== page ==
Time and Transitions
The Writing Magazine had an interesting article in it this month called The Passage of Time. It reminded me of my early teens. There were two cinemas in the small town we lived in, one managed by my father and the other by my mother. So when I was told I had to be 'home' at night by 9.30 pm (and no later!), 'home' was whichever cinema I chose to report in at.
In those days, a cinema performance consisted of a main movie and a second feature and was shown for three days in one of the cinemas and the next three days in another. So I couldn't fail to see the same part of the main feature many times. It was pretty boring, but less so than sitting in my father's/mother's office, doodling or reading a book – yes, mea culpa, but you should have seen the books I was allowed to read.
I think it was watching those stories unfold in the cinema and trying to guess the endings that made me want to be a writer. In an age in which the heroine was fast-talking and would punch the hero on the shoulder and call him, 'You big jerk.' as a term of endearment, the plots were mostly very good.
But, getting to the point, I am told that it was these movies that educated audiences, and later readers, into smooth time transitions. Time was money in the studio. It couldn't be wasted on filming, say, a journey to the shops. It was enough to show the actor getting into the car, and then arriving at the supermarket. An actor could say that he was going to visit his mother, and then be seen having tea with her.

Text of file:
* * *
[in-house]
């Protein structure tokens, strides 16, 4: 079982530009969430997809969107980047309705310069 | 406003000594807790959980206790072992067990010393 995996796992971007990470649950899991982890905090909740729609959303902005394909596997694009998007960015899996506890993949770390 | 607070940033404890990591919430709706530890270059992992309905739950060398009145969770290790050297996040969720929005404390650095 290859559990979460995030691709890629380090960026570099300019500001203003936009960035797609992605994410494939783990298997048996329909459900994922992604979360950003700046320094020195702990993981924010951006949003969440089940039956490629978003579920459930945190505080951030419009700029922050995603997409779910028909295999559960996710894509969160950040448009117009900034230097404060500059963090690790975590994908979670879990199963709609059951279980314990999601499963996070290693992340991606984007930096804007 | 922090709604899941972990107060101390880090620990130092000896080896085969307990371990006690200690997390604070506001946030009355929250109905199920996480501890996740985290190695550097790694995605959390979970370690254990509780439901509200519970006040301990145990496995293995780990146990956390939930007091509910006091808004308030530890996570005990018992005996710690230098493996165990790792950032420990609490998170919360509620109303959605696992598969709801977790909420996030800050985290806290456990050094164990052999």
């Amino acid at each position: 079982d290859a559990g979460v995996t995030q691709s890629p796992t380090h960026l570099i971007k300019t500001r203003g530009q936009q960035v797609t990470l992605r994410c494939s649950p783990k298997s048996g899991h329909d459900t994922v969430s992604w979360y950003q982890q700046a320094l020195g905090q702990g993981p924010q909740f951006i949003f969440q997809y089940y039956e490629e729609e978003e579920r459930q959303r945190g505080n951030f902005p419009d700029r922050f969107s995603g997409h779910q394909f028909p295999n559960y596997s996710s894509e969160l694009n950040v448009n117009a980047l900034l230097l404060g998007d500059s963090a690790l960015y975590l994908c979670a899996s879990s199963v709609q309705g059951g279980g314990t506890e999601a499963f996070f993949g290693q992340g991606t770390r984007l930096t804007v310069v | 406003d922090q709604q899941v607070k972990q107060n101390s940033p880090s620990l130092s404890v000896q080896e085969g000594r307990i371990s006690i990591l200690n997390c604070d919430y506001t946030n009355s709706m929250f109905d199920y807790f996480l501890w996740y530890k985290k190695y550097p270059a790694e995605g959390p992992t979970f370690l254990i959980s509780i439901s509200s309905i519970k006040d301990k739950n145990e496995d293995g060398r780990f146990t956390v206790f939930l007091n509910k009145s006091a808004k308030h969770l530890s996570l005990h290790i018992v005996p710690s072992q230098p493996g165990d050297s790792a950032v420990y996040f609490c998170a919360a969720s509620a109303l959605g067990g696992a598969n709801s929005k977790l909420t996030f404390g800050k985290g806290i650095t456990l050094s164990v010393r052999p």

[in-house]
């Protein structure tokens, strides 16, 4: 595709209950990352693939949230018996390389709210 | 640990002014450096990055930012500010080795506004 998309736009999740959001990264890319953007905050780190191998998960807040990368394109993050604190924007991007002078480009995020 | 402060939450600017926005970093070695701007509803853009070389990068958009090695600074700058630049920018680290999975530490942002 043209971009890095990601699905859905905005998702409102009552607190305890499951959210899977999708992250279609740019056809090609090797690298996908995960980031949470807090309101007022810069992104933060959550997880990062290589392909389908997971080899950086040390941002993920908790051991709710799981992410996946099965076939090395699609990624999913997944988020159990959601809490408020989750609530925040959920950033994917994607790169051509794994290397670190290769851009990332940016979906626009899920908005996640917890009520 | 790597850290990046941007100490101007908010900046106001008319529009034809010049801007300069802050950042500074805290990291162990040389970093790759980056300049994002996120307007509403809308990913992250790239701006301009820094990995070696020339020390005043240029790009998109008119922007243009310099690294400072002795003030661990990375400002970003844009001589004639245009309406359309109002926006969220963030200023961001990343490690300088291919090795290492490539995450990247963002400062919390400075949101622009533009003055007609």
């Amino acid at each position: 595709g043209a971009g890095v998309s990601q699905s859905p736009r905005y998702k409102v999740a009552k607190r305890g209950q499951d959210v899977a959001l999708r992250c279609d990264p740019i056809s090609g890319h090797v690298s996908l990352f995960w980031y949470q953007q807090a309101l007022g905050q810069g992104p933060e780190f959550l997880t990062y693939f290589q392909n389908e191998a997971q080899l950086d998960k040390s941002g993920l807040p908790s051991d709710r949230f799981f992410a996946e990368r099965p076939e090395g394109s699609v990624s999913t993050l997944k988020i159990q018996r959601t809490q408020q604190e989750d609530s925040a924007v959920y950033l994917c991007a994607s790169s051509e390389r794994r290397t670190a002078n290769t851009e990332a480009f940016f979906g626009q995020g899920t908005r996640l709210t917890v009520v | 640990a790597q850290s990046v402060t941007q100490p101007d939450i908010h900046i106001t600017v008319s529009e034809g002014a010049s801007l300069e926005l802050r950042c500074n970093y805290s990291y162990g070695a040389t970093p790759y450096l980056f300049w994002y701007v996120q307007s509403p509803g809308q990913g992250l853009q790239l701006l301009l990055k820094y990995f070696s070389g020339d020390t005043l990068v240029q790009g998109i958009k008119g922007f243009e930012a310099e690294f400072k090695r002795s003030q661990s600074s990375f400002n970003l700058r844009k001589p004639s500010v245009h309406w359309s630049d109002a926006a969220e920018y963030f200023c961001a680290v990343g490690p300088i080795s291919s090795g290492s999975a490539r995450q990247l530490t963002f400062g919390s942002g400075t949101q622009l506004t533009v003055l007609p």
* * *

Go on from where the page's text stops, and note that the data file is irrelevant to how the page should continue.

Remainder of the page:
I've only written two short novels, but I now know that I could have saved myself a lot of angst, if only I had given my characters enough time to do the things I asked of them. I got thoroughly mixed up on the eighth or ninth draft, writing long scenes with dialogue about things that hadn't happened yet. Believe me, by that stage it's easy to do.
I wouldn't try to write another novel without first working out a time-line, but of course to do this I would have to have a fairly good idea of the plot. Another bonus, as I'm inclined to go off at a tangent with plots. Keeping on the straight and narrow might possibly mean perhaps writing two or three drafts instead of eight or nine. I can only dream.
Checking on time can also save the writer from those little blunders we can all make. Like having a character catching a train from a station that was closed down years before by Mr Beeching, or eating in a famous restaurant that is no more, or of people paying in francs in France instead of euros. But then, wasn't there a little girl who went out to buy some sweets in Coronation Street and was never heard of again?